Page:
Please remember to feed the fish every now and then. You might throw out something for the birds, too, around the yard. Daddy, please check when you can to see if the trees up the road have been loosened by the wind, and need tamping....


    1961 January 18: (Gladys) ... Clayton has just come in.  He says it is awful cold, very bad on cows and poor people.... I went out to feed Duchess last night.  She was lying right in front of the hallway door that goes into the garage.  I was mad at her for not going to her warm bed that I fixed early in the corner.  I looked over there and Allie’s dog was all curled up in her bed.  So I had to fix Duchess another one.  Duchess is so neighborly; she is very courteous to her friends....

    January 21: Yesterday was a cold day at school. Mr. Finley had a TV on the platform so we watched at lunch time. Saw Kennedy take the oath. All commentators said they had heard many speeches by Presidents but his was far superior and greatest of all....  Last night Clayton and I watched TV until late, saw the “ball” which was everything except a ball.... Jacqueline was lovely, simple, young and slow moving. We can be proud of her....


    January 21: (Gregory) Here in the library, a little island in a sea of confusion, I sit tonight. Actually, I am lucky because most in our barracks are out on various chores. I did mine this morning. Last week, the seventh, was harder because of the general air of panic before the inspection. Monday we had close combat tr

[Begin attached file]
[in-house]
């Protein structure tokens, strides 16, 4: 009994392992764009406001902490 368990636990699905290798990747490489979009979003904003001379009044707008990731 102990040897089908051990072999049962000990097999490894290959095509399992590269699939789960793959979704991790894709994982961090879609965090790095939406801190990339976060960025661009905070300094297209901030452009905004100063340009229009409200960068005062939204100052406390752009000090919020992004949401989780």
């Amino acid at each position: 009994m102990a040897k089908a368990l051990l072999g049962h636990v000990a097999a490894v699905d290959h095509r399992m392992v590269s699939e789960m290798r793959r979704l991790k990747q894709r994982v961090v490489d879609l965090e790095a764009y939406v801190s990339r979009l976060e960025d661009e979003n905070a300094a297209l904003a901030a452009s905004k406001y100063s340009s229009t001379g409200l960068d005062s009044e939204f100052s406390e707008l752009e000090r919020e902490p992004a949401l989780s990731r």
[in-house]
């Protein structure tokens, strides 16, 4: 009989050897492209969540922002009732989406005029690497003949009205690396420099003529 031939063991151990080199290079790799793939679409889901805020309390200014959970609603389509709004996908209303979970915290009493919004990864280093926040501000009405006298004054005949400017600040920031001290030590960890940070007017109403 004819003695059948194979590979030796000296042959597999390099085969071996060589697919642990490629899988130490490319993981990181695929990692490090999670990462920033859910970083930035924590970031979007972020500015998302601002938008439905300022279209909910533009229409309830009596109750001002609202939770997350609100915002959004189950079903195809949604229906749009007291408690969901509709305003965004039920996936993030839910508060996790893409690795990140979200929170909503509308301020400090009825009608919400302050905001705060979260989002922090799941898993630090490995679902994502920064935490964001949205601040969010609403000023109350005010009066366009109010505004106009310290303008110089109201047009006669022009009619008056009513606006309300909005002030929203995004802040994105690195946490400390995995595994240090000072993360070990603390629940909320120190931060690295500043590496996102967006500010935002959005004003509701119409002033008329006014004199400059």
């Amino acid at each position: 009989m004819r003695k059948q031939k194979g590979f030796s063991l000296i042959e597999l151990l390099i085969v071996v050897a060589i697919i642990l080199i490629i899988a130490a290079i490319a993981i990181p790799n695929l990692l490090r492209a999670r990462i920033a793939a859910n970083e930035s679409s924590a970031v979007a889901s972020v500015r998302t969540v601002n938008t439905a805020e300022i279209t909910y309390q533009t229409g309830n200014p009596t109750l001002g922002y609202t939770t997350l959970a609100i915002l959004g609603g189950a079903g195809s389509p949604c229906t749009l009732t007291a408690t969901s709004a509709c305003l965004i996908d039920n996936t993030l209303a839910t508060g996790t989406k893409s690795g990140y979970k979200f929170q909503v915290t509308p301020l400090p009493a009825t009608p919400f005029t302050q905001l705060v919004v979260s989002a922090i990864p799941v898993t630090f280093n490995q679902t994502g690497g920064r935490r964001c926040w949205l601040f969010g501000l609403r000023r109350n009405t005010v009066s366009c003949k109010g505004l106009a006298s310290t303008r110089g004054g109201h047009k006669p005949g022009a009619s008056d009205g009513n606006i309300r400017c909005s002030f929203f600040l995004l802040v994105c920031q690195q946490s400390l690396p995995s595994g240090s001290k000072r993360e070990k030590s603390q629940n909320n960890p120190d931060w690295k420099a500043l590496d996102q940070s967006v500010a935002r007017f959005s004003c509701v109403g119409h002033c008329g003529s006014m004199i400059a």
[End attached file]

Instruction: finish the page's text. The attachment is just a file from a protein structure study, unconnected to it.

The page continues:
aining which seemed dangerous because we ran through the whole exercise with live ammunition. Tuesday afternoon and night we had the infiltration course, crawling under machine gun fire. The rest of the week...learning to read maps and compasses.... Thursday will be “out” processing, and Friday we start to ship. So far as I know my orders still have not arrived. We were told not to expect to go home on the way.... A boy who came into the army in Dallas the day I did, the duck-tailed rowdy, who thought we were all going to be given commissions the first morning, is out with an “Unadaptable” discharge. He cries at night. All my tears have been inward....


    January 26: My orders were a dark secret until tonight when Sergeant Eggers peeked and told me. I will be a “general clerk” at some place in New Jersey. I’m not sure what this means, or exactly where the place is. We leave tomorrow. The assignment doesn’t seem to sparkle, but it will be permanent; that is, I will probably not be moved for the rest of the two years.